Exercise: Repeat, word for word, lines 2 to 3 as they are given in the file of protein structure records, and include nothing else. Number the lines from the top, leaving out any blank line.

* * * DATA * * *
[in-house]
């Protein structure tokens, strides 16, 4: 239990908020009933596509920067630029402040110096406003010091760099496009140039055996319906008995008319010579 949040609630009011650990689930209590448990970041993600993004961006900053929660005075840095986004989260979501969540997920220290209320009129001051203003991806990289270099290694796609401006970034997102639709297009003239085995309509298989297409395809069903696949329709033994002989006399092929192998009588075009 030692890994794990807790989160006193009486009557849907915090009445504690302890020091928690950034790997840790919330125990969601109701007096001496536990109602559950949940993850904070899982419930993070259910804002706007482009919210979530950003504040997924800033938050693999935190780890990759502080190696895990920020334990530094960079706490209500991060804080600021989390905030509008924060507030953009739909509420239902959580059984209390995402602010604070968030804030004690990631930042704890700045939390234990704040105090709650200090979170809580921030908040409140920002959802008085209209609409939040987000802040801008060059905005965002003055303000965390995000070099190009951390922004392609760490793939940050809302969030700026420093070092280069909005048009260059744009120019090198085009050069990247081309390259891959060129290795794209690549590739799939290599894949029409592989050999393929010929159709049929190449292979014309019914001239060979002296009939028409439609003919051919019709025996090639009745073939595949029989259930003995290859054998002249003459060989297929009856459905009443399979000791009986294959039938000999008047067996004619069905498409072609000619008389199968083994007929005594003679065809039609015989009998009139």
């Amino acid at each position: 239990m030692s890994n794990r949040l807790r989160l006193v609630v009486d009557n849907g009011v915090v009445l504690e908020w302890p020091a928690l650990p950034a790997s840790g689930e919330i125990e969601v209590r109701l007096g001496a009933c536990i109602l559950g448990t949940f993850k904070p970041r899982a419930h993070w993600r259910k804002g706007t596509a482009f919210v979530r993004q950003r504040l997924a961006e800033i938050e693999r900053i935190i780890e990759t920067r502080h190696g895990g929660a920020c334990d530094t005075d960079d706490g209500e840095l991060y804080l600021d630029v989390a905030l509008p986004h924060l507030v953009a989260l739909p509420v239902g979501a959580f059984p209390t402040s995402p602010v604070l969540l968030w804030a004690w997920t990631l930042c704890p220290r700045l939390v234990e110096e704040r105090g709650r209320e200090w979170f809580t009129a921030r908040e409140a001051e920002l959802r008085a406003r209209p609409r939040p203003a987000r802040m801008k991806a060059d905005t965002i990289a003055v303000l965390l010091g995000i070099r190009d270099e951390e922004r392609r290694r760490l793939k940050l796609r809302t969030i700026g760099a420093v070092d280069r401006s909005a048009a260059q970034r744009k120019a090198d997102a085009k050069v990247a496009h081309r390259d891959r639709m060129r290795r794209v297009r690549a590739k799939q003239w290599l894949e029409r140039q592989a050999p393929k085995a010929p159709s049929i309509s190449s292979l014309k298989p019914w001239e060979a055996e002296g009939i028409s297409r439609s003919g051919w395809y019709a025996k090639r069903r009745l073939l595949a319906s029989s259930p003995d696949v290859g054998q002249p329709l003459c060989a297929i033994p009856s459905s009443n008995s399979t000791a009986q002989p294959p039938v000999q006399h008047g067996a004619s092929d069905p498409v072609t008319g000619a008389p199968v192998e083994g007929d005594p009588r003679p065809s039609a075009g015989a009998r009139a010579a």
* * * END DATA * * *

């Protein structure tokens, strides 16, 4: 239990908020009933596509920067630029402040110096406003010091760099496009140039055996319906008995008319010579 949040609630009011650990689930209590448990970041993600993004961006900053929660005075840095986004989260979501969540997920220290209320009129001051203003991806990289270099290694796609401006970034997102639709297009003239085995309509298989297409395809069903696949329709033994002989006399092929192998009588075009 030692890994794990807790989160006193009486009557849907915090009445504690302890020091928690950034790997840790919330125990969601109701007096001496536990109602559950949940993850904070899982419930993070259910804002706007482009919210979530950003504040997924800033938050693999935190780890990759502080190696895990920020334990530094960079706490209500991060804080600021989390905030509008924060507030953009739909509420239902959580059984209390995402602010604070968030804030004690990631930042704890700045939390234990704040105090709650200090979170809580921030908040409140920002959802008085209209609409939040987000802040801008060059905005965002003055303000965390995000070099190009951390922004392609760490793939940050809302969030700026420093070092280069909005048009260059744009120019090198085009050069990247081309390259891959060129290795794209690549590739799939290599894949029409592989050999393929010929159709049929190449292979014309019914001239060979002296009939028409439609003919051919019709025996090639009745073939595949029989259930003995290859054998002249003459060989297929009856459905009443399979000791009986294959039938000999008047067996004619069905498409072609000619008389199968083994007929005594003679065809039609015989009998009139």
């Amino acid at each position: 239990m030692s890994n794990r949040l807790r989160l006193v609630v009486d009557n849907g009011v915090v009445l504690e908020w302890p020091a928690l650990p950034a790997s840790g689930e919330i125990e969601v209590r109701l007096g001496a009933c536990i109602l559950g448990t949940f993850k904070p970041r899982a419930h993070w993600r259910k804002g706007t596509a482009f919210v979530r993004q950003r504040l997924a961006e800033i938050e693999r900053i935190i780890e990759t920067r502080h190696g895990g929660a920020c334990d530094t005075d960079d706490g209500e840095l991060y804080l600021d630029v989390a905030l509008p986004h924060l507030v953009a989260l739909p509420v239902g979501a959580f059984p209390t402040s995402p602010v604070l969540l968030w804030a004690w997920t990631l930042c704890p220290r700045l939390v234990e110096e704040r105090g709650r209320e200090w979170f809580t009129a921030r908040e409140a001051e920002l959802r008085a406003r209209p609409r939040p203003a987000r802040m801008k991806a060059d905005t965002i990289a003055v303000l965390l010091g995000i070099r190009d270099e951390e922004r392609r290694r760490l793939k940050l796609r809302t969030i700026g760099a420093v070092d280069r401006s909005a048009a260059q970034r744009k120019a090198d997102a085009k050069v990247a496009h081309r390259d891959r639709m060129r290795r794209v297009r690549a590739k799939q003239w290599l894949e029409r140039q592989a050999p393929k085995a010929p159709s049929i309509s190449s292979l014309k298989p019914w001239e060979a055996e002296g009939i028409s297409r439609s003919g051919w395809y019709a025996k090639r069903r009745l073939l595949a319906s029989s259930p003995d696949v290859g054998q002249p329709l003459c060989a297929i033994p009856s459905s009443n008995s399979t000791a009986q002989p294959p039938v000999q006399h008047g067996a004619s092929d069905p498409v072609t008319g000619a008389p199968v192998e083994g007929d005594p009588r003679p065809s039609a075009g015989a009998r009139a010579a």